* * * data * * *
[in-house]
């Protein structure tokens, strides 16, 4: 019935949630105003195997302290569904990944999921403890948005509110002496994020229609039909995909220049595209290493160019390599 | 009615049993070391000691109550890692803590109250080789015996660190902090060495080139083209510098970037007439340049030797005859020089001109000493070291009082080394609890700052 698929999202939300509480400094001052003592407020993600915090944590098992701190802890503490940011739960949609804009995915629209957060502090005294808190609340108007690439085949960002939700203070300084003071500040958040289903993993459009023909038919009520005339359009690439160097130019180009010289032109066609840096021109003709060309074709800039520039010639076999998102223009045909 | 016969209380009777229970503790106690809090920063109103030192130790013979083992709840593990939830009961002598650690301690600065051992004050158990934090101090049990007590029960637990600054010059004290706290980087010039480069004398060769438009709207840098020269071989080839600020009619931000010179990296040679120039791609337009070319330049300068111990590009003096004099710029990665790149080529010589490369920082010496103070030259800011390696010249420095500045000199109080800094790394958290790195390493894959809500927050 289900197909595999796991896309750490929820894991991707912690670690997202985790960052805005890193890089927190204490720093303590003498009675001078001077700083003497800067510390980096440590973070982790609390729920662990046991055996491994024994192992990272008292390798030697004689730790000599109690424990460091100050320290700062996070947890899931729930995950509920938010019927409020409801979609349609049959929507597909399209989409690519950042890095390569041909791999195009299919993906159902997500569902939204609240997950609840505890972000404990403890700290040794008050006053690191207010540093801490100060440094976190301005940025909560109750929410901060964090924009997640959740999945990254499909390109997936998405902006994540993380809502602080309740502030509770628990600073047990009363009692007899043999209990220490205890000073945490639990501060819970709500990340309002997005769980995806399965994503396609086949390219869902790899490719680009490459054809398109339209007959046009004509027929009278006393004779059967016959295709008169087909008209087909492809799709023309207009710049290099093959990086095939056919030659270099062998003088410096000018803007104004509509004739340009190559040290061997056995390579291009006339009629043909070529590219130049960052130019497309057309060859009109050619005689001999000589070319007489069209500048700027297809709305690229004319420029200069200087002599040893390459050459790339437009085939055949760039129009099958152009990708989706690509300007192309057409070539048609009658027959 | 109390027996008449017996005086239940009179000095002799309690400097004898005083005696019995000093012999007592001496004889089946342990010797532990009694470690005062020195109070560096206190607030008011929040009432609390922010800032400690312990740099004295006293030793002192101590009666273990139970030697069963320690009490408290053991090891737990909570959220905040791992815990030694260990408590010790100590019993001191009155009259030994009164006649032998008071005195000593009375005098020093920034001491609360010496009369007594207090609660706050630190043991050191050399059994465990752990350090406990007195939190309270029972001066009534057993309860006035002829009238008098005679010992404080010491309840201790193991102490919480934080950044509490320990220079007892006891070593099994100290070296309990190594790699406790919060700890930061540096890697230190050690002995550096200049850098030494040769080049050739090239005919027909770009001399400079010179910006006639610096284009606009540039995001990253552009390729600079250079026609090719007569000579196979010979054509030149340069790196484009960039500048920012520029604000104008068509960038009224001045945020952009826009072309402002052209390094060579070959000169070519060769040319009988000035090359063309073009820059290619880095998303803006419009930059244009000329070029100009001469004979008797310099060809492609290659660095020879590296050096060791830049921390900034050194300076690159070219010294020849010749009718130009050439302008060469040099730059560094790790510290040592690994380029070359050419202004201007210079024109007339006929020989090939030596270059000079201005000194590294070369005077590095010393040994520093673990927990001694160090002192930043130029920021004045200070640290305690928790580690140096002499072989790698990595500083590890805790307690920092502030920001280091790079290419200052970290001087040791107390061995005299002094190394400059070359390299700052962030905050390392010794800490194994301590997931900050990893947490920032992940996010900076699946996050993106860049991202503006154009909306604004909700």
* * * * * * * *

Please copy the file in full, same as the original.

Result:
[in-house]
């Protein structure tokens, strides 16, 4: 019935949630105003195997302290569904990944999921403890948005509110002496994020229609039909995909220049595209290493160019390599 | 009615049993070391000691109550890692803590109250080789015996660190902090060495080139083209510098970037007439340049030797005859020089001109000493070291009082080394609890700052 698929999202939300509480400094001052003592407020993600915090944590098992701190802890503490940011739960949609804009995915629209957060502090005294808190609340108007690439085949960002939700203070300084003071500040958040289903993993459009023909038919009520005339359009690439160097130019180009010289032109066609840096021109003709060309074709800039520039010639076999998102223009045909 | 016969209380009777229970503790106690809090920063109103030192130790013979083992709840593990939830009961002598650690301690600065051992004050158990934090101090049990007590029960637990600054010059004290706290980087010039480069004398060769438009709207840098020269071989080839600020009619931000010179990296040679120039791609337009070319330049300068111990590009003096004099710029990665790149080529010589490369920082010496103070030259800011390696010249420095500045000199109080800094790394958290790195390493894959809500927050 289900197909595999796991896309750490929820894991991707912690670690997202985790960052805005890193890089927190204490720093303590003498009675001078001077700083003497800067510390980096440590973070982790609390729920662990046991055996491994024994192992990272008292390798030697004689730790000599109690424990460091100050320290700062996070947890899931729930995950509920938010019927409020409801979609349609049959929507597909399209989409690519950042890095390569041909791999195009299919993906159902997500569902939204609240997950609840505890972000404990403890700290040794008050006053690191207010540093801490100060440094976190301005940025909560109750929410901060964090924009997640959740999945990254499909390109997936998405902006994540993380809502602080309740502030509770628990600073047990009363009692007899043999209990220490205890000073945490639990501060819970709500990340309002997005769980995806399965994503396609086949390219869902790899490719680009490459054809398109339209007959046009004509027929009278006393004779059967016959295709008169087909008209087909492809799709023309207009710049290099093959990086095939056919030659270099062998003088410096000018803007104004509509004739340009190559040290061997056995390579291009006339009629043909070529590219130049960052130019497309057309060859009109050619005689001999000589070319007489069209500048700027297809709305690229004319420029200069200087002599040893390459050459790339437009085939055949760039129009099958152009990708989706690509300007192309057409070539048609009658027959 | 109390027996008449017996005086239940009179000095002799309690400097004898005083005696019995000093012999007592001496004889089946342990010797532990009694470690005062020195109070560096206190607030008011929040009432609390922010800032400690312990740099004295006293030793002192101590009666273990139970030697069963320690009490408290053991090891737990909570959220905040791992815990030694260990408590010790100590019993001191009155009259030994009164006649032998008071005195000593009375005098020093920034001491609360010496009369007594207090609660706050630190043991050191050399059994465990752990350090406990007195939190309270029972001066009534057993309860006035002829009238008098005679010992404080010491309840201790193991102490919480934080950044509490320990220079007892006891070593099994100290070296309990190594790699406790919060700890930061540096890697230190050690002995550096200049850098030494040769080049050739090239005919027909770009001399400079010179910006006639610096284009606009540039995001990253552009390729600079250079026609090719007569000579196979010979054509030149340069790196484009960039500048920012520029604000104008068509960038009224001045945020952009826009072309402002052209390094060579070959000169070519060769040319009988000035090359063309073009820059290619880095998303803006419009930059244009000329070029100009001469004979008797310099060809492609290659660095020879590296050096060791830049921390900034050194300076690159070219010294020849010749009718130009050439302008060469040099730059560094790790510290040592690994380029070359050419202004201007210079024109007339006929020989090939030596270059000079201005000194590294070369005077590095010393040994520093673990927990001694160090002192930043130029920021004045200070640290305690928790580690140096002499072989790698990595500083590890805790307690920092502030920001280091790079290419200052970290001087040791107390061995005299002094190394400059070359390299700052962030905050390392010794800490194994301590997931900050990893947490920032992940996010900076699946996050993106860049991202503006154009909306604004909700």